In The Writer's World

judy jessie selfieBefore there was Melody, Emma Golden’s sidekick in the Emma Golden mystery series, there was a Melody.

Let me state that a little more clearly.

In Book 1, An Unholy Alliance, Melody was a vague character. She was, for most of the novel, off in the South Pacific with her husband enjoying herself. She was a benign but vague background character until The Difficult Sister, when her nut-case sister Aurora went missing.

And then, gentle readers, I had to do something about Melody. I had to fill her out so she could be a major and repeating character. She and Emma were going to be tackling a huge problem together. She needed a back story, a way of dressing, a way of talking.

When I create characters, I can develop them to fit the situation, but I have to start somewhere. Often I find my characters in restaurants, or hanging out at the bakery, or talking on their cell phones in Costco loudly enough that one can hear every word whether one is interested or not, or wherever else people display themselves. All I have to do is let my imagination fill in the blanks.

For Melody I needed someone opinionated, someone who could boss Emma around and live to tell about it. Someone a bit arrogant and full of herself but lovable. I had the personality figured out, and I also happened to have a friend who looked like how I pictured Melody. While Emma is a fairly determined character in her own right, she is basically the type of person who tends to blend in to whatever background is provided–precisely why she is good at solving mysteries. She can be really shy. Nobody really notices her. People notice Melody.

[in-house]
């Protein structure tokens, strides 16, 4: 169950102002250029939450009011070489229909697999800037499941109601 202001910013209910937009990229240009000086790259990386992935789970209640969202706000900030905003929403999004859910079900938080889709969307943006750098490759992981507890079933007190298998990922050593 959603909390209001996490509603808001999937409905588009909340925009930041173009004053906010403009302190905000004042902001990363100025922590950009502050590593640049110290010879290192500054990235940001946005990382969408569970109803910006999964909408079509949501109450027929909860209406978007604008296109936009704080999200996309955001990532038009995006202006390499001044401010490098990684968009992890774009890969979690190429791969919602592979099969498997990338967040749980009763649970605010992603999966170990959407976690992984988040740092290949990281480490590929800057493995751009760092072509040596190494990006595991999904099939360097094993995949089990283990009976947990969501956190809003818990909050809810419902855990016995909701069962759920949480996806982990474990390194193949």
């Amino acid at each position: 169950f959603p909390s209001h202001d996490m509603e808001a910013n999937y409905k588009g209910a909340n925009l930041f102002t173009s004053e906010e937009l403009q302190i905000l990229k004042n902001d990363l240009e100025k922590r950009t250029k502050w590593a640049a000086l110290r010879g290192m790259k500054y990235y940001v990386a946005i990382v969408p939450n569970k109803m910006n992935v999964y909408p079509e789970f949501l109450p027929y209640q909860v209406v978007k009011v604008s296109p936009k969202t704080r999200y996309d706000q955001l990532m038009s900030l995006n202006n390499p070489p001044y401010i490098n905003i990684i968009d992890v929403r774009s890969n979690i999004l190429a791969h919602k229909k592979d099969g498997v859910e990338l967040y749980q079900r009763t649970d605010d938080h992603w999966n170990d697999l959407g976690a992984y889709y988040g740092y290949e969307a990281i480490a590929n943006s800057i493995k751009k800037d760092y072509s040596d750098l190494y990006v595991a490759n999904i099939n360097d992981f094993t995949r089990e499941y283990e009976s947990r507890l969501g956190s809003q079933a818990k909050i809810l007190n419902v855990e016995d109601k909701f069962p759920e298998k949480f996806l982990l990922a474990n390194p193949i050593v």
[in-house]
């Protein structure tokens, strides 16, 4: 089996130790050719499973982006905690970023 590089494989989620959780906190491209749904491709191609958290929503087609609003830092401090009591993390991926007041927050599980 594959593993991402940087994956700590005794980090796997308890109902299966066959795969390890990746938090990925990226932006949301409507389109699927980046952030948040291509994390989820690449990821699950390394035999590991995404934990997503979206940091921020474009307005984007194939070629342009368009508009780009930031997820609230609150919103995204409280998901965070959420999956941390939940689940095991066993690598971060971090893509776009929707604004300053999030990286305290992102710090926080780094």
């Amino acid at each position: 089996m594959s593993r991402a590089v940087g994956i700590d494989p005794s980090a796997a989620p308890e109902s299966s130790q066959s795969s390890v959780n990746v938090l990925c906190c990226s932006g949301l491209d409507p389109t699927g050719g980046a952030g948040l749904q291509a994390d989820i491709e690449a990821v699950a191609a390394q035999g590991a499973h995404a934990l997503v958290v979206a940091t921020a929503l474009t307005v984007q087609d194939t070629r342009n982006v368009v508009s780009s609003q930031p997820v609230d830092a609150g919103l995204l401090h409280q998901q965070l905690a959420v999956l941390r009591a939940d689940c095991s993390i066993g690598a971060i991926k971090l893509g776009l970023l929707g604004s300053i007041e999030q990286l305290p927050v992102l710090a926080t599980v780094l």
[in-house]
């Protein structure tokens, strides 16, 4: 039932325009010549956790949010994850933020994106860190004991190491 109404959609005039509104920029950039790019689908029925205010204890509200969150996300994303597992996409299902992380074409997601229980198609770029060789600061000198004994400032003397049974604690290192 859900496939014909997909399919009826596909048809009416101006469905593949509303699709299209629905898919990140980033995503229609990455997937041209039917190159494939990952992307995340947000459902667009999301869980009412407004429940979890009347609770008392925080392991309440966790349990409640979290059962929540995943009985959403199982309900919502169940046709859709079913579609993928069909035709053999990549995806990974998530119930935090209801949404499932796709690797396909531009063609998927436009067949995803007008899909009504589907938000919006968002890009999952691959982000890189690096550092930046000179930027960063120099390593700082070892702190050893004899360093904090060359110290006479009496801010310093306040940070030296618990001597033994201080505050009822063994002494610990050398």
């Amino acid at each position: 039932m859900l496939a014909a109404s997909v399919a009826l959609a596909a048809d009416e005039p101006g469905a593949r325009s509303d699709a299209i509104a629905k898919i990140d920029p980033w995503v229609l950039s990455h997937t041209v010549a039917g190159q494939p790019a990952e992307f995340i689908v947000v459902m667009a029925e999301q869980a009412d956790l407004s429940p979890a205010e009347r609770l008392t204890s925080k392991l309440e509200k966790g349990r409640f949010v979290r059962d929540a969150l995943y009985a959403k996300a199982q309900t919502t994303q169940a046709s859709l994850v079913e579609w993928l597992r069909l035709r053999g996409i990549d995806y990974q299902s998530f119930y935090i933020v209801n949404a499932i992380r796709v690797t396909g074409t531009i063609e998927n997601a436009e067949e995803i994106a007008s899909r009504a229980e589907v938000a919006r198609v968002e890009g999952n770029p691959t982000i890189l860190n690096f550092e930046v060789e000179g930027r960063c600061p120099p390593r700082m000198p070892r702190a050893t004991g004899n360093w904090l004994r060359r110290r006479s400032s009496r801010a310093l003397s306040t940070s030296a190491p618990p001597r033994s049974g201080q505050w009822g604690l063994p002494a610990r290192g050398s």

I’ve known my “Melody” for 44 years, from the days when she sported jet-black hair, which eventually developed silver streaks, and now is grey. Jessie tells it like she thinks it is and doesn’t mince words. Every outfit she wears is a statement. And she has a way of turning a phrase unlike anything I have ever heard.

Why start from zero when you have material this good?  So here she is–the Melody I envision in my books only 10 years older. Of course Jessie and the Melody in the book are not the same person; they aren’t meant to be. But Jessie is the inspiration, with her fun ideas, snarky asides, and loyal friendship. And, much like Melody with Emma, she is still contriving ways to get me hooked up with the right man!




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  • Margie Hurle says:

    Yes. Yes. A real person sparks a character. The character develops her own life, has her own experiences, but always the source of the spark is there to keep her somehow grounded. A terrific way to work.

  • Carol says:

    I think we all know or have a “melody” in our life. Can’t wait for your next book.

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